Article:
Lame-arse excuses and a cuppa

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It’s been a while… again! You’d think, with lockdown and the like that I’d find time to at least update my blog, but on no. My brain literally found a hundred other things to do than come and be sociable. You want examples now, don’t you? Well, I finished my postgrad in Children’s Literature (with Oxford Brookes University, in case you’re wondering) and it was truly wonderful. Tough (especially on the old grey matter), but so interesting. I learnt and read loads. I could continue and do my dissertation to finish the MA, but I’ve decided instead to apply for my chartership (Librarian, folks). While it’ll be challenging in a different way, it’ll more relevant to my field. I may go back and finish the MA with Roehampton – we’ll see how my brain fares over the next year. I also had my kitchen redone – totally gutted and rebuilt from the bones out. It’s not too dissimilar to what we had before, but with cleaner lines, more cupboard space, and everything is better laid out (if I do say so myself). We also redid gutters, facias, some plumbing, gas pipes… It was quite a busy year in all.

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So, we’re now in another, albeit looser, lockdown. The main difference being that I can go in to work. It’s tough; I won’t fudge about and say it’s basically the same, because it isn’t. There are some days I am so wiped I barely notice the drive home. Yet I’m thankful that I have the luxury of saying I’m still employed, of being in a job where I get to interact with people on a daily basis. A lot of people can’t say that. In fact, my husband was ‘let go’ during the summer and it’s taken him a couple of months to find another job. My son is still looking.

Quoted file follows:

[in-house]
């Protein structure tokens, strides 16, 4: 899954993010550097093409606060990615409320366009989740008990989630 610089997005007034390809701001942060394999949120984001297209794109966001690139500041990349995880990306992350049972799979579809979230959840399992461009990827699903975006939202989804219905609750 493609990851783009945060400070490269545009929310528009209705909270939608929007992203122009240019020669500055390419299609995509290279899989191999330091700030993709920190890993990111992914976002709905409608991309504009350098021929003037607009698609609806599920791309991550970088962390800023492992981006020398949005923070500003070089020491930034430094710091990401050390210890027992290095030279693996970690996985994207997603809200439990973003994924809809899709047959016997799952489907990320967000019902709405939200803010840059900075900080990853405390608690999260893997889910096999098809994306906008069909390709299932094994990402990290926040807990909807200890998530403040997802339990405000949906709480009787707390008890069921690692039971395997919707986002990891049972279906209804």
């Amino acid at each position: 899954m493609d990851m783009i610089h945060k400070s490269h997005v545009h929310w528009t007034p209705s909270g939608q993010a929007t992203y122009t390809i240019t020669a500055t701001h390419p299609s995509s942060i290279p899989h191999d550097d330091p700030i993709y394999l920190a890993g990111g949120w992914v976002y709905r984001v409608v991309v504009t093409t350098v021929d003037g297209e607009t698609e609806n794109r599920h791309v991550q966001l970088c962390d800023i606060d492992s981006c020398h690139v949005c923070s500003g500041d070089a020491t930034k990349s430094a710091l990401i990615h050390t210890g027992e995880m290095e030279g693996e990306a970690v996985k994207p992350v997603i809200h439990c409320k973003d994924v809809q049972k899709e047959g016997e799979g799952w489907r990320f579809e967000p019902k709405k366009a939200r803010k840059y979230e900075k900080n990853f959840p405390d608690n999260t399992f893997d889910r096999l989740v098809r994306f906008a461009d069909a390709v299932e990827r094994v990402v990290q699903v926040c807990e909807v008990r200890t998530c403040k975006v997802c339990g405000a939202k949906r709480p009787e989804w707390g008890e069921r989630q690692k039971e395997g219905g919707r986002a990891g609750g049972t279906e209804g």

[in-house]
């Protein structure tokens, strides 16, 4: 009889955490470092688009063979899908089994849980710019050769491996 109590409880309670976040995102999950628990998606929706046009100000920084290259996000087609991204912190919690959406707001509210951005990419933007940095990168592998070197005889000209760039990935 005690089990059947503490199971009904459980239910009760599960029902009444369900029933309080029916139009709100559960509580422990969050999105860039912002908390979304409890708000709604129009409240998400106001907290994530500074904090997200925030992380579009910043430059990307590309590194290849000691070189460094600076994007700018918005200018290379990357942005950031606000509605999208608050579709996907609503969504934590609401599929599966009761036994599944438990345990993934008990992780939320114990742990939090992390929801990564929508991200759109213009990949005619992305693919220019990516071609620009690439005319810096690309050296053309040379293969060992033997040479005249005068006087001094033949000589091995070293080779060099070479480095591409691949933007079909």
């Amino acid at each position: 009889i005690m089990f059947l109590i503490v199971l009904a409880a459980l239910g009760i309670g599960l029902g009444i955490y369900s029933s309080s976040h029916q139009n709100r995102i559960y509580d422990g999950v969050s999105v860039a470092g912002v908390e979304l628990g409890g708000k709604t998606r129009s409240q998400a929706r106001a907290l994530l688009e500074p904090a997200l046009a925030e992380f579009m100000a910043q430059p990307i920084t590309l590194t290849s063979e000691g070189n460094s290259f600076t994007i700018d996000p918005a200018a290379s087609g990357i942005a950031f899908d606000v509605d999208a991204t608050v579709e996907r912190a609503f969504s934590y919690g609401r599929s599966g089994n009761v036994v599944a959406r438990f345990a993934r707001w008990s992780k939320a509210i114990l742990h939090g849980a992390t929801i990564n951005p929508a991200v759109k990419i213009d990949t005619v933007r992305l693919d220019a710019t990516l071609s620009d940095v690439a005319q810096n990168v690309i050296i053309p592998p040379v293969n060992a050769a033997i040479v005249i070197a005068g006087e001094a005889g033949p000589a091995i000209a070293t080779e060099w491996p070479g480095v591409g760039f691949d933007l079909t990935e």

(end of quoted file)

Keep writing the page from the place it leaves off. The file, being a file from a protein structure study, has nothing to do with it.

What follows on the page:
I would normally be doing the ironing right about now. However, the new Assassin’s Creed game has lured my husband into the TV room (my ironing domain), so I’ve crept into my own sanctuary, aka my office – a few words on that: my (unemployed) son painted my office for my birthday! How cool a pressie is that? – to get back into the blogging-side of things and update you all on what’s occurring in this little corner of Oxfordshire.

Tea Etiquette Guide

For a start, I am pleased to report that while there was a dearth of toilet rolls, pasta and flour in the supermarkets during lockdown, there were ample supplies of tea. The lack of which, I fear, would have broken me. My morning cuppa is vital. It warms me, calms me and steers my head back into the real world. I’m not addicted, in as much as I can go the whole day without another cup of tea, yet the very idea of starting a new day without a brew is no laughing matter and even now makes me feel a little glum. While I’m not a tea snob, I do know what I like. Although I will venture into the fruit/herbal teas arena, I prefer black teas – Assam, Darljeeling or Earl Grey, depending on the time of day and mood; I would rather have sugar and milk than lemon – again, dependant on time of day and mood; I don’t care if the milk goes in first or last (although with fine porcelain, ir ought to be first so you don’t scald the china); the sugar can be cubed, granulated or caster, as long as it’s brown; I prefer loose leaf to tea bags, and I like my tea medium strength – not builder’s tea, so strong your spoon will (metaphorically) stand up in it, or so weak you may as well be drinking hot water. I’m sure you all wanted to know that…